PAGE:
Dear Vicki: I know this is a difficult time for everyone, but I am wondering how best to help my daughter Kim. She is a high school senior this year and with the pandemic, she clearly isn’t going to have the same experiences that her older sister did when she graduated from high school three years ago. No senior trip. No senior prom. No live graduation ceremony. Not even the girlfriend sleep-overs. There will be virtual events, but we all know that just isn’t going to be the same. The blessing is that we are all healthy and no one close to us has died from Covid-19. But still, missing so many of the events she has waited for is very hard for Kim. How can I help her process the loss and anger she is feeling? And is there any way to make it better for her? Signed: Mom
Dear Mom: My heart goes out to you and your daughter. Kim is one of an estimated 3.7 million high school seniors in our country who will not have many of the same senior year experiences that previous students have had. And while they may rationally understand the need for social distancing and sheltering at home, it is still difficult to accept that doing these things likely will “ruin” their senior year, at least as far as many of the activities they have looked forward to are concerned. Understanding the elemental personalities contained in the Five Elements model will help us determine how best to help Kim and her fellow seniors cope with the loss of a “normal” senior year.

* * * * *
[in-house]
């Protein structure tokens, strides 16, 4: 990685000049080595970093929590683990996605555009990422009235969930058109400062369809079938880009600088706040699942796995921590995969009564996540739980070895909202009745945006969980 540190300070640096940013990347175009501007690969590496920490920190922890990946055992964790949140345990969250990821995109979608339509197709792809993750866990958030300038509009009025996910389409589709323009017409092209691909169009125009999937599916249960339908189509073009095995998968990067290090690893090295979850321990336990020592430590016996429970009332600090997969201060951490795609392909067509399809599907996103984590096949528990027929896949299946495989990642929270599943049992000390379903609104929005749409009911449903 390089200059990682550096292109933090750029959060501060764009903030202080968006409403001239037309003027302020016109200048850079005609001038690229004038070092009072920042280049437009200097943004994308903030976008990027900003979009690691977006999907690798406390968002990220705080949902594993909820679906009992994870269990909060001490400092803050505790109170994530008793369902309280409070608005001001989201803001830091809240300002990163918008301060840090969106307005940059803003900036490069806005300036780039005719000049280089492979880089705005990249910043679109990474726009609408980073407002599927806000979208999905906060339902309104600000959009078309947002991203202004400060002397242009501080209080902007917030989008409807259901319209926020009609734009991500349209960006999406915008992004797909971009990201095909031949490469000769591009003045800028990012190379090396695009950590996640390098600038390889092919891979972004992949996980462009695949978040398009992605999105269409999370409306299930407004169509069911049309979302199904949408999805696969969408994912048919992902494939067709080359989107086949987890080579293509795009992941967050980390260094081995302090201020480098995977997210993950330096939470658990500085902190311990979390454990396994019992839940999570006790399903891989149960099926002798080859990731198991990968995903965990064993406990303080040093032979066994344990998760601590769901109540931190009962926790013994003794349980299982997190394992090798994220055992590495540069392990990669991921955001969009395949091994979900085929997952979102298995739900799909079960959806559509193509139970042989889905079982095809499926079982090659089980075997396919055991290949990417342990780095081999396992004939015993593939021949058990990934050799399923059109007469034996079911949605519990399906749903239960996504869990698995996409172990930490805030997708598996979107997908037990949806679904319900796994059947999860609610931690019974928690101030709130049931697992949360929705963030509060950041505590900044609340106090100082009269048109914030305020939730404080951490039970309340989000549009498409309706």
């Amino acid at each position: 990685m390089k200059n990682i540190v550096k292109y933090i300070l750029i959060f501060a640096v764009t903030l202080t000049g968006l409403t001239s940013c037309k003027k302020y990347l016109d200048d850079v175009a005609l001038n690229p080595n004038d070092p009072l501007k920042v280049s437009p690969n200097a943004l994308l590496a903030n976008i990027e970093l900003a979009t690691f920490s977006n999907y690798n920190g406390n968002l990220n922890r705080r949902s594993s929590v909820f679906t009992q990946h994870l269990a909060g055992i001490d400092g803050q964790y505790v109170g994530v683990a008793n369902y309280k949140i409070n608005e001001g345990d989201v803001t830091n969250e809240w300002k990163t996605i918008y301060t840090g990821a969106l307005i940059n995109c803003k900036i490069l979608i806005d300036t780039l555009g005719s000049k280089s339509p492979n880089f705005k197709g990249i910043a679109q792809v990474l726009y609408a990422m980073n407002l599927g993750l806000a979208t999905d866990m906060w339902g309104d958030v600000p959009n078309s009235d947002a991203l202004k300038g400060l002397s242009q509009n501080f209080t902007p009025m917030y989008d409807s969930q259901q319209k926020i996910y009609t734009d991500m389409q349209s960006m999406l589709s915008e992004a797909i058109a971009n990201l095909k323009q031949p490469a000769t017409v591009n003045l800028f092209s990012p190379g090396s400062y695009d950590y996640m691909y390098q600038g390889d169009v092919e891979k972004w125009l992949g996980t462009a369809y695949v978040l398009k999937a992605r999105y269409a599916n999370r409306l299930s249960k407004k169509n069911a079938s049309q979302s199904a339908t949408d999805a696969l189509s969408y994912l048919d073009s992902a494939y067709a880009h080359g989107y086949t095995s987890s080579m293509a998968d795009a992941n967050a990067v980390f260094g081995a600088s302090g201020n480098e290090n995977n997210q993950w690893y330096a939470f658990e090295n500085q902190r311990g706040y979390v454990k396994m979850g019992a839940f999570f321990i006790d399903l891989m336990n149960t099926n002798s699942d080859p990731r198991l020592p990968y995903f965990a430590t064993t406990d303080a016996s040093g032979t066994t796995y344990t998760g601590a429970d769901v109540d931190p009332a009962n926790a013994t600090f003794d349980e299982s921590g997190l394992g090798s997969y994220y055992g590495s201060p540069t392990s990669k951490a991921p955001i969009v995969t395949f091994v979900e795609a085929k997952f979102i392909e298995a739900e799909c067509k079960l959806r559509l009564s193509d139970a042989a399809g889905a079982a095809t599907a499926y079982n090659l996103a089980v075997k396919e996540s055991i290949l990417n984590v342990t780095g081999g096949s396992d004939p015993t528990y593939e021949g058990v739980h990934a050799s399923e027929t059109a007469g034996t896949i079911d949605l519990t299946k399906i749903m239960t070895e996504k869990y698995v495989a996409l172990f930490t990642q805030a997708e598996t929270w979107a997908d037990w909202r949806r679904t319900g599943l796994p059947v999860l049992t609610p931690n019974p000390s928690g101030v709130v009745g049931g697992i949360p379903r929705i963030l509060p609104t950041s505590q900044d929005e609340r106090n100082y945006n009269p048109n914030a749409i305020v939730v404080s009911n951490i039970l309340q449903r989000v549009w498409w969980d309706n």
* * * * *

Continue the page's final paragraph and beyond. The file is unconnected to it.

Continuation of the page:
Because you read this blog, I assume you’re familiar with the Five Elements model and the elemental personalities. But for those who are not familiar with the model or the elemental personalities, I gave a brief overview of both in a post last month which you can read here: https://5faces.wordpress.com/2020/03/19/coronavirus-isolation-and-the-five-elements/
Kim and her fellow high school seniors are facing the reality that the end of their high school careers will not be celebrated with many of the traditional events that have, for decades, marked this symbolic transition to adulthood. And like most of us, they can probably get to a place where they rationally understand that not coming together in large social events will probably save lives – possibly even their own lives or the lives of people they love – but missing the events they have looked forward to for years is still very hard. In truth, I think most of them are grieving a loss of expectations.